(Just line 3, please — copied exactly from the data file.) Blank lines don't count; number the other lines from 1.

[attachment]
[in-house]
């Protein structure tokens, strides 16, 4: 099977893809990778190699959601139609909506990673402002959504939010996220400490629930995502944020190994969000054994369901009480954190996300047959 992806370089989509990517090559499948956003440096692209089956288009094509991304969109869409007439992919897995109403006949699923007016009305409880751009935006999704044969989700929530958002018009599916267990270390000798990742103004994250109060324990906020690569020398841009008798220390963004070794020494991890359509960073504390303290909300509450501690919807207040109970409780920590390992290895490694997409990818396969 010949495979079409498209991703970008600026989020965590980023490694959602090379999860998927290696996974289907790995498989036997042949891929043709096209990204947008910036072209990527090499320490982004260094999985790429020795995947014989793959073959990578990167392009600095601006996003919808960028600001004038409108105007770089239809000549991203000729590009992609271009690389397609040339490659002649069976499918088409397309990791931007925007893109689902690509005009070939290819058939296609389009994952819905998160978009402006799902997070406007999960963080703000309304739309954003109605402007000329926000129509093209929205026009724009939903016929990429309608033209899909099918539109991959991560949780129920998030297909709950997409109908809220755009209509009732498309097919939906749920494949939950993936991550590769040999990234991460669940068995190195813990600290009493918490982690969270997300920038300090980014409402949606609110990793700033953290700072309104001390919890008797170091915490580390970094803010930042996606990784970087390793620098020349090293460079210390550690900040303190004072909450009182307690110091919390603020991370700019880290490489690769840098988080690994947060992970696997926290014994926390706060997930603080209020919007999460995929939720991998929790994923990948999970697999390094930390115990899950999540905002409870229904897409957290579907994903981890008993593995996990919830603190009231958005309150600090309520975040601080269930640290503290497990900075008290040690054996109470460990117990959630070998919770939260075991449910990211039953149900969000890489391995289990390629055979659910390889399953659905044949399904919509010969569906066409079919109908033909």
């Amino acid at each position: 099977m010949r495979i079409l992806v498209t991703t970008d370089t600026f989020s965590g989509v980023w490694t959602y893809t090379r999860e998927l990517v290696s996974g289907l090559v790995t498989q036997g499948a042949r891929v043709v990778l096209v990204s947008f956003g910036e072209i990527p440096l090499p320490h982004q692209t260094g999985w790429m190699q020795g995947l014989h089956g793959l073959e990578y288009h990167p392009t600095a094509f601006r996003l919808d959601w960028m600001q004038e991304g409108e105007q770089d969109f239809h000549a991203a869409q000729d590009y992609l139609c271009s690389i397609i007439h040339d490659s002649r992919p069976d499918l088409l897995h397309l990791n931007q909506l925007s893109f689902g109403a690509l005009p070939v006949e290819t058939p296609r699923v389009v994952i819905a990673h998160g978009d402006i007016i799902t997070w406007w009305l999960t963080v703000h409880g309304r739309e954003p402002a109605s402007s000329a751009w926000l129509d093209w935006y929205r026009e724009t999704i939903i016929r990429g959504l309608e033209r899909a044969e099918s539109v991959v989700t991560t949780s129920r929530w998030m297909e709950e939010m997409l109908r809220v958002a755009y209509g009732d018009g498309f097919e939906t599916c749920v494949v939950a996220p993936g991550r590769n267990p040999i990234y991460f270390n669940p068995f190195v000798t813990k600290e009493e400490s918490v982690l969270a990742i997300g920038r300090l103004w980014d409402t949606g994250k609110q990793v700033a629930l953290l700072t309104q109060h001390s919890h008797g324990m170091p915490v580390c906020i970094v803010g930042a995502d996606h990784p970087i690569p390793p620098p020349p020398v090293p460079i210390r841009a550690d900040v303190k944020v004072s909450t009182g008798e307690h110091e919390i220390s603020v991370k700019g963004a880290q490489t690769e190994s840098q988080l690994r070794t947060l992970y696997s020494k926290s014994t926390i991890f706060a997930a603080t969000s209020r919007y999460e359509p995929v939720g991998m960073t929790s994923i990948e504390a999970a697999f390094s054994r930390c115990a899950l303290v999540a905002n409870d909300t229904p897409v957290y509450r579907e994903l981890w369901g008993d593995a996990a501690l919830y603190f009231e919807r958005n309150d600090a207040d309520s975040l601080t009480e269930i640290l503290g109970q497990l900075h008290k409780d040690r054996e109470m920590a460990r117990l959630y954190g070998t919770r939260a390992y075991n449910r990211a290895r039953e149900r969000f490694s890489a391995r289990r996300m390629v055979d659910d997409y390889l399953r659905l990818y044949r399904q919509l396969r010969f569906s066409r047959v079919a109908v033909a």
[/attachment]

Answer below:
């Amino acid at each position: 099977m010949r495979i079409l992806v498209t991703t970008d370089t600026f989020s965590g989509v980023w490694t959602y893809t090379r999860e998927l990517v290696s996974g289907l090559v790995t498989q036997g499948a042949r891929v043709v990778l096209v990204s947008f956003g910036e072209i990527p440096l090499p320490h982004q692209t260094g999985w790429m190699q020795g995947l014989h089956g793959l073959e990578y288009h990167p392009t600095a094509f601006r996003l919808d959601w960028m600001q004038e991304g409108e105007q770089d969109f239809h000549a991203a869409q000729d590009y992609l139609c271009s690389i397609i007439h040339d490659s002649r992919p069976d499918l088409l897995h397309l990791n931007q909506l925007s893109f689902g109403a690509l005009p070939v006949e290819t058939p296609r699923v389009v994952i819905a990673h998160g978009d402006i007016i799902t997070w406007w009305l999960t963080v703000h409880g309304r739309e954003p402002a109605s402007s000329a751009w926000l129509d093209w935006y929205r026009e724009t999704i939903i016929r990429g959504l309608e033209r899909a044969e099918s539109v991959v989700t991560t949780s129920r929530w998030m297909e709950e939010m997409l109908r809220v958002a755009y209509g009732d018009g498309f097919e939906t599916c749920v494949v939950a996220p993936g991550r590769n267990p040999i990234y991460f270390n669940p068995f190195v000798t813990k600290e009493e400490s918490v982690l969270a990742i997300g920038r300090l103004w980014d409402t949606g994250k609110q990793v700033a629930l953290l700072t309104q109060h001390s919890h008797g324990m170091p915490v580390c906020i970094v803010g930042a995502d996606h990784p970087i690569p390793p620098p020349p020398v090293p460079i210390r841009a550690d900040v303190k944020v004072s909450t009182g008798e307690h110091e919390i220390s603020v991370k700019g963004a880290q490489t690769e190994s840098q988080l690994r070794t947060l992970y696997s020494k926290s014994t926390i991890f706060a997930a603080t969000s209020r919007y999460e359509p995929v939720g991998m960073t929790s994923i990948e504390a999970a697999f390094s054994r930390c115990a899950l303290v999540a905002n409870d909300t229904p897409v957290y509450r579907e994903l981890w369901g008993d593995a996990a501690l919830y603190f009231e919807r958005n309150d600090a207040d309520s975040l601080t009480e269930i640290l503290g109970q497990l900075h008290k409780d040690r054996e109470m920590a460990r117990l959630y954190g070998t919770r939260a390992y075991n449910r990211a290895r039953e149900r969000f490694s890489a391995r289990r996300m390629v055979d659910d997409y390889l399953r659905l990818y044949r399904q919509l396969r010969f569906s066409r047959v079919a109908v033909a």